Some enemies pull of cheap shots by poor design, but again they aren't common and don't result in a fully "broken" experience. The game is almost linear to a fault, but it straddles that line so smoothly and manages to do it well enough that it creates unique gaming experience without flip flopping between good and bad. Graphically the game is a treat. Cel-shaded characters and pastel matted textures on the surroundings provide a surreal environment that just oozes genuine character. It puts you in an alternate reality. You can absorb the blood of your enemies, as their bodies vaporze into a red mist; that doesn't even resemble reality as we know it. It's a completely original experience with no equal. Not to mention, it's a blast to play. It's so easy to adapt to, and while it's convention is new, it's execution is superb. In place of fancy prerendered cut-scenes, the game sports stunning anime cut-scenes, that just completely meld the entire experience into one. The animation and charater illustrations are similar to the old Maxx cartoons, and it's so very wonderful. Anime geeks globally will love Killer 7 just for it's wacky anime cliches and japan-isms.

The voice work is something else. Top notch and among the ranks of the Metal Gear Solids and God of War games of our time. I'd go as far to say it surpasses both in many instances. The voices of Harman, Garcian and Dan Smith are probably the picks of the litter, but don't mistake the rest for fodder, they're all stellar. In line with the voice work is the soundtrack, which is again completely original and in some instances will have you second guessing the track choice for certain scenarios. I find now the most appropriate time to remind everyone that Killer 7 has one of the best disco songs in the history of good disco songs. As you ascend and descend the stairs in the oddly titilating Vinculum gate, the Killer 7 appear to be dancing wildly to this outrageously catchy disco trance mix. A "disco dance simulator" if you will.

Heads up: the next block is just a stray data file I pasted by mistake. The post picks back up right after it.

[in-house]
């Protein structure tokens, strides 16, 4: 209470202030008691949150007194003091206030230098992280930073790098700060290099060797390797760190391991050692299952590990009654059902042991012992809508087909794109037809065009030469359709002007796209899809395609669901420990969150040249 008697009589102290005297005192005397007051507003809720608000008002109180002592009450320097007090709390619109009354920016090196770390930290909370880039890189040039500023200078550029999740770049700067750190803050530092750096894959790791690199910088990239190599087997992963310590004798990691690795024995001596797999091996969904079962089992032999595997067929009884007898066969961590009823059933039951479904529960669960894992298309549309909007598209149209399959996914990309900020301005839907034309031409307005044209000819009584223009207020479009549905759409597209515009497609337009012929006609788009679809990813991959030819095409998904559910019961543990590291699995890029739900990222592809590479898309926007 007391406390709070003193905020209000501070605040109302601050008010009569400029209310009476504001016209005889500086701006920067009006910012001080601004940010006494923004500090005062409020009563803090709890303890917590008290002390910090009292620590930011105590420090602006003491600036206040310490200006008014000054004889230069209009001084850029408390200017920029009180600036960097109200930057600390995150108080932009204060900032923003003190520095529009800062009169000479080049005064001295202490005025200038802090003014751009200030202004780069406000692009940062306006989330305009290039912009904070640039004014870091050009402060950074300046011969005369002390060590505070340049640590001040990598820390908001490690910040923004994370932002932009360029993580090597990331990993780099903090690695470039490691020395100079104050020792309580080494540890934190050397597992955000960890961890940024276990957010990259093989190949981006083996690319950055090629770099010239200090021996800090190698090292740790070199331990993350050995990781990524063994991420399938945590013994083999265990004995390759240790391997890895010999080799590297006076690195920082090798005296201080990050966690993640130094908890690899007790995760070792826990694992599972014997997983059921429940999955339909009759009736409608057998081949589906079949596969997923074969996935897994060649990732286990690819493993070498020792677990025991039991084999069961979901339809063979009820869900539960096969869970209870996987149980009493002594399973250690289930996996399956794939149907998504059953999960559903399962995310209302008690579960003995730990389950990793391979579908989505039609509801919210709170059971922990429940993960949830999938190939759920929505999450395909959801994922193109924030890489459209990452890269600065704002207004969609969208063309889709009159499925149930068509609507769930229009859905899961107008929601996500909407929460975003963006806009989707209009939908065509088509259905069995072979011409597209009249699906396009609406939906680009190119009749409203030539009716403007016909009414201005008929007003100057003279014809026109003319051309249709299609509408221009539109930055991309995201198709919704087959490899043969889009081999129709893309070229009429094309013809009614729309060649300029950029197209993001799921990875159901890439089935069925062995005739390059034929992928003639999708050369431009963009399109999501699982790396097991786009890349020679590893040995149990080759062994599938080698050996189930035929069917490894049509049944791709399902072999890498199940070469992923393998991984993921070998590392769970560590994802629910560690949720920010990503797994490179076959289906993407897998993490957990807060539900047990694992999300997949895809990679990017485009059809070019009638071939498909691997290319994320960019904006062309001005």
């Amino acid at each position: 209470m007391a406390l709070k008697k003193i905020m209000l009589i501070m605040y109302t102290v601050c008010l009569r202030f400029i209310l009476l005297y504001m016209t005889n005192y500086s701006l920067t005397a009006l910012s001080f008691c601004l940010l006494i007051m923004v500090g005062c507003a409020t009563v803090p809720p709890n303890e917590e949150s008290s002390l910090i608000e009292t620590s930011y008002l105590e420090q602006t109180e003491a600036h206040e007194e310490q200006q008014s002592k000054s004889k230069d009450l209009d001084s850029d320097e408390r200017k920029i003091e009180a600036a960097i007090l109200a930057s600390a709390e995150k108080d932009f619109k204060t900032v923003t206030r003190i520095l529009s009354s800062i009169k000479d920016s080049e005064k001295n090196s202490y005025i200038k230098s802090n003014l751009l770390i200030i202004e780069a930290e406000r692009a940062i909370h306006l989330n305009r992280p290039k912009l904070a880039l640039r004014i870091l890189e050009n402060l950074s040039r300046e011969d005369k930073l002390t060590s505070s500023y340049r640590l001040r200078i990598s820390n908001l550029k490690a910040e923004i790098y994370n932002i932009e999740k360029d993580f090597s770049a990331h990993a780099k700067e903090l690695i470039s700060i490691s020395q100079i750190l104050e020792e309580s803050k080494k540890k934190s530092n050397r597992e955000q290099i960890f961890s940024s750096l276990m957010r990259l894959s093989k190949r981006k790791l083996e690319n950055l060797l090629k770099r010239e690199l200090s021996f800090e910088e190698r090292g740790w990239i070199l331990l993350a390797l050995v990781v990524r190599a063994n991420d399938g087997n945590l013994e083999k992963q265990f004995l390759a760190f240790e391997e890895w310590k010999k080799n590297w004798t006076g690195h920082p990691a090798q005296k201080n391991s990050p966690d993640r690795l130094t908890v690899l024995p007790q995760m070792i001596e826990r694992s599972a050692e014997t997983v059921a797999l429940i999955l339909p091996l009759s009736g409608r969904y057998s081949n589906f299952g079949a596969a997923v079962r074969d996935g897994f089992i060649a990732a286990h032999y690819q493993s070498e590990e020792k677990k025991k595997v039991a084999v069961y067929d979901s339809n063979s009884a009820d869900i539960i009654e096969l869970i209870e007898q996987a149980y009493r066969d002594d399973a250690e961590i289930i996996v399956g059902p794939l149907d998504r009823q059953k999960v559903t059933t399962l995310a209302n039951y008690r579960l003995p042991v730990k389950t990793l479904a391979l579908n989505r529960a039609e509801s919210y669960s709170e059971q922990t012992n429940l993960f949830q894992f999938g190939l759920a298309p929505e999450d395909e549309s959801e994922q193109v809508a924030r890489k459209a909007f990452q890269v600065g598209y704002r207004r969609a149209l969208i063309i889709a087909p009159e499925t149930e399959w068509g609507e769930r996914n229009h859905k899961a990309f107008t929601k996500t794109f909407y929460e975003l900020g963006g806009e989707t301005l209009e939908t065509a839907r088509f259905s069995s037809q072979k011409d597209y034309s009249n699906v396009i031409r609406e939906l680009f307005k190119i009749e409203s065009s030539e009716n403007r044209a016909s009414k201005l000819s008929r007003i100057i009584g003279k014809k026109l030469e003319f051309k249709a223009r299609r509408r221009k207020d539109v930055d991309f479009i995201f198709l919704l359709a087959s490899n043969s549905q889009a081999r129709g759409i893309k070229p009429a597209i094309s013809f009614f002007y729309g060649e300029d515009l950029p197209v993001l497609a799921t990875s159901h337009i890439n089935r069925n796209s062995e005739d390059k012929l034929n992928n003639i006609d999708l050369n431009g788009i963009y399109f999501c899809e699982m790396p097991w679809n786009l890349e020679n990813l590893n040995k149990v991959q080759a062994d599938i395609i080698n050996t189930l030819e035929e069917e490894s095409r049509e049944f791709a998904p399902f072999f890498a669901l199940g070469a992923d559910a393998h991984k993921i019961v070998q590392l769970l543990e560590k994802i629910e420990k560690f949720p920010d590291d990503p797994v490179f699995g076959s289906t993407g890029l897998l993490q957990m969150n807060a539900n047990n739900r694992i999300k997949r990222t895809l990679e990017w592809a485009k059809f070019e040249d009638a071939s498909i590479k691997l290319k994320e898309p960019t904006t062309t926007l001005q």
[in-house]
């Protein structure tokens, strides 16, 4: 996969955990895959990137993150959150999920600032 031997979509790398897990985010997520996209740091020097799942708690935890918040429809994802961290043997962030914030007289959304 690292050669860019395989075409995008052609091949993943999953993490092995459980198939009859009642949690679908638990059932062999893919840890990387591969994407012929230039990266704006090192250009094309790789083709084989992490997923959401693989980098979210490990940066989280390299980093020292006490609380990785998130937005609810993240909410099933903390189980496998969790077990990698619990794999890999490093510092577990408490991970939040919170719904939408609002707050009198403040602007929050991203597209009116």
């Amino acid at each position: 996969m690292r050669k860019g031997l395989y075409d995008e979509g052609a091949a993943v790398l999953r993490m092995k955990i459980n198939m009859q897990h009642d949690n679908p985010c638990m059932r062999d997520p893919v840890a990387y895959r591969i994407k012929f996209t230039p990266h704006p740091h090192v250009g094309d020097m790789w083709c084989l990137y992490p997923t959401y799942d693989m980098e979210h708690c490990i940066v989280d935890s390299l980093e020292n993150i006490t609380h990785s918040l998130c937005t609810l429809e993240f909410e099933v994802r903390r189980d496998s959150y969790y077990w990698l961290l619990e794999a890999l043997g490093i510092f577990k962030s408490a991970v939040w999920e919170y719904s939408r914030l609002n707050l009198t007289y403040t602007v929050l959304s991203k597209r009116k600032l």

As a final product, the puzzle solving could use some challenge tweaking, and the camera angles in some instances could be improved, but Killer 7 is the full package. The plot is so twisted and out of sight that it makes Metal Gear Solid look like fourth grade picture books. As a whole series, the MGS story is still more gripping and more masterfully crafted than Killer 7, but on a game per game basis, Killer 7 takes the cake. It's never straight out told to you, and that's what makes it so wonderful. It's a game that keeps you thinking long after the experience has ended, and that's what makes a great storyline. The graphics and audio are top notch, anime cut-scenes totally geek out the entire experience, and the disco dancing has to be seen/heard to be believed. Overall, Killer 7 earns one of my highest recommendations, and I say you're a fool if you can't see how far originality and innovation go in a sequel-copycat saturated market. Killer 7 strictly as a gameplay experience only deserves an 8, but it's the only game that has earned more than it dished out. I'd be a fool to offer anything lower than a 9.5. It has it's short comings, but this is one game that ten years down the road, people will look at and say "Yes, I do remember Killer 7, for what it did, how it did it, and how it stood above the rest despite a completely polarized fan base." Maybe not so much in those words, but the idea is that Killer 7 is a game for collectors, for people who love originality, and for people who can look back and brag for trying something new, and being part of an audience who embraced change and untested waters.